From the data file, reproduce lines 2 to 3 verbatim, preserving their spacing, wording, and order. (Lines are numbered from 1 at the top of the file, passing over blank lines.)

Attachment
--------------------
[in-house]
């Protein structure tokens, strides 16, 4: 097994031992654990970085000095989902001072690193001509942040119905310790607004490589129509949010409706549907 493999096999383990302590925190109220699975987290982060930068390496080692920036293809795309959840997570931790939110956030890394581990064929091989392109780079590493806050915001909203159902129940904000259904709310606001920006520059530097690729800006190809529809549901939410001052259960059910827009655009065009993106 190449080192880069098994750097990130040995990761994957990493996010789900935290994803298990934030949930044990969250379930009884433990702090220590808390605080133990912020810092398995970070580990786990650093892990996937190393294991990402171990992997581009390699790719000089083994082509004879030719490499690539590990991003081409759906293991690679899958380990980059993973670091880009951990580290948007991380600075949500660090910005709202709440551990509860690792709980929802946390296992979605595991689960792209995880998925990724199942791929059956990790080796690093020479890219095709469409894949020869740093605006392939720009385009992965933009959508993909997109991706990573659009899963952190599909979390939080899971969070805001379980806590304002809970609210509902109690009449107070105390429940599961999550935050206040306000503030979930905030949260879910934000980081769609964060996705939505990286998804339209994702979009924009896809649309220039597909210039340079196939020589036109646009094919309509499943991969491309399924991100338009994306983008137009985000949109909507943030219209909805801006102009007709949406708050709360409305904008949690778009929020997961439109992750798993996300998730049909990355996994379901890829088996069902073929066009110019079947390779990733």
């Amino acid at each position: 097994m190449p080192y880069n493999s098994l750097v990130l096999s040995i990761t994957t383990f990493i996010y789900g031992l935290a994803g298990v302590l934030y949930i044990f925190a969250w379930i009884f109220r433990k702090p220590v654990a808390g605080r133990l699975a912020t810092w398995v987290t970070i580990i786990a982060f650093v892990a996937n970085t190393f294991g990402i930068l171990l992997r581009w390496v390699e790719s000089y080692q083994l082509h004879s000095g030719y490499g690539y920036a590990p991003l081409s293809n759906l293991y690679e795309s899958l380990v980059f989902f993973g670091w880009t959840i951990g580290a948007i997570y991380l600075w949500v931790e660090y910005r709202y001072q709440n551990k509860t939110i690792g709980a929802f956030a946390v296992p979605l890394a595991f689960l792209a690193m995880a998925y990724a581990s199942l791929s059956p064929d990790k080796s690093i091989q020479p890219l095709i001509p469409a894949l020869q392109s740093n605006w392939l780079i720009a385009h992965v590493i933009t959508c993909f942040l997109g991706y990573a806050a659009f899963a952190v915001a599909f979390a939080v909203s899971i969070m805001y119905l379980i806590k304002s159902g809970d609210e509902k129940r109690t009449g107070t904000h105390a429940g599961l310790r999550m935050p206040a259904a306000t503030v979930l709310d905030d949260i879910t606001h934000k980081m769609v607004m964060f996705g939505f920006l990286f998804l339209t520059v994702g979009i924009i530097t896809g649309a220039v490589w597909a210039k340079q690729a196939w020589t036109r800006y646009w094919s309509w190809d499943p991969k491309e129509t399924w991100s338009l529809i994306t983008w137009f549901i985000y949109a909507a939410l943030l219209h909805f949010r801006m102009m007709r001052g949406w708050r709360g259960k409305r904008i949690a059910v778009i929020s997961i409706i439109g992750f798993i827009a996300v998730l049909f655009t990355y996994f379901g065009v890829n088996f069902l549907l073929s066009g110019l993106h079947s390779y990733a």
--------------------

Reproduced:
């Protein structure tokens, strides 16, 4: 097994031992654990970085000095989902001072690193001509942040119905310790607004490589129509949010409706549907 493999096999383990302590925190109220699975987290982060930068390496080692920036293809795309959840997570931790939110956030890394581990064929091989392109780079590493806050915001909203159902129940904000259904709310606001920006520059530097690729800006190809529809549901939410001052259960059910827009655009065009993106 190449080192880069098994750097990130040995990761994957990493996010789900935290994803298990934030949930044990969250379930009884433990702090220590808390605080133990912020810092398995970070580990786990650093892990996937190393294991990402171990992997581009390699790719000089083994082509004879030719490499690539590990991003081409759906293991690679899958380990980059993973670091880009951990580290948007991380600075949500660090910005709202709440551990509860690792709980929802946390296992979605595991689960792209995880998925990724199942791929059956990790080796690093020479890219095709469409894949020869740093605006392939720009385009992965933009959508993909997109991706990573659009899963952190599909979390939080899971969070805001379980806590304002809970609210509902109690009449107070105390429940599961999550935050206040306000503030979930905030949260879910934000980081769609964060996705939505990286998804339209994702979009924009896809649309220039597909210039340079196939020589036109646009094919309509499943991969491309399924991100338009994306983008137009985000949109909507943030219209909805801006102009007709949406708050709360409305904008949690778009929020997961439109992750798993996300998730049909990355996994379901890829088996069902073929066009110019079947390779990733």
């Amino acid at each position: 097994m190449p080192y880069n493999s098994l750097v990130l096999s040995i990761t994957t383990f990493i996010y789900g031992l935290a994803g298990v302590l934030y949930i044990f925190a969250w379930i009884f109220r433990k702090p220590v654990a808390g605080r133990l699975a912020t810092w398995v987290t970070i580990i786990a982060f650093v892990a996937n970085t190393f294991g990402i930068l171990l992997r581009w390496v390699e790719s000089y080692q083994l082509h004879s000095g030719y490499g690539y920036a590990p991003l081409s293809n759906l293991y690679e795309s899958l380990v980059f989902f993973g670091w880009t959840i951990g580290a948007i997570y991380l600075w949500v931790e660090y910005r709202y001072q709440n551990k509860t939110i690792g709980a929802f956030a946390v296992p979605l890394a595991f689960l792209a690193m995880a998925y990724a581990s199942l791929s059956p064929d990790k080796s690093i091989q020479p890219l095709i001509p469409a894949l020869q392109s740093n605006w392939l780079i720009a385009h992965v590493i933009t959508c993909f942040l997109g991706y990573a806050a659009f899963a952190v915001a599909f979390a939080v909203s899971i969070m805001y119905l379980i806590k304002s159902g809970d609210e509902k129940r109690t009449g107070t904000h105390a429940g599961l310790r999550m935050p206040a259904a306000t503030v979930l709310d905030d949260i879910t606001h934000k980081m769609v607004m964060f996705g939505f920006l990286f998804l339209t520059v994702g979009i924009i530097t896809g649309a220039v490589w597909a210039k340079q690729a196939w020589t036109r800006y646009w094919s309509w190809d499943p991969k491309e129509t399924w991100s338009l529809i994306t983008w137009f549901i985000y949109a909507a939410l943030l219209h909805f949010r801006m102009m007709r001052g949406w708050r709360g259960k409305r904008i949690a059910v778009i929020s997961i409706i439109g992750f798993i827009a996300v998730l049909f655009t990355y996994f379901g065009v890829n088996f069902l549907l073929s066009g110019l993106h079947s390779y990733a």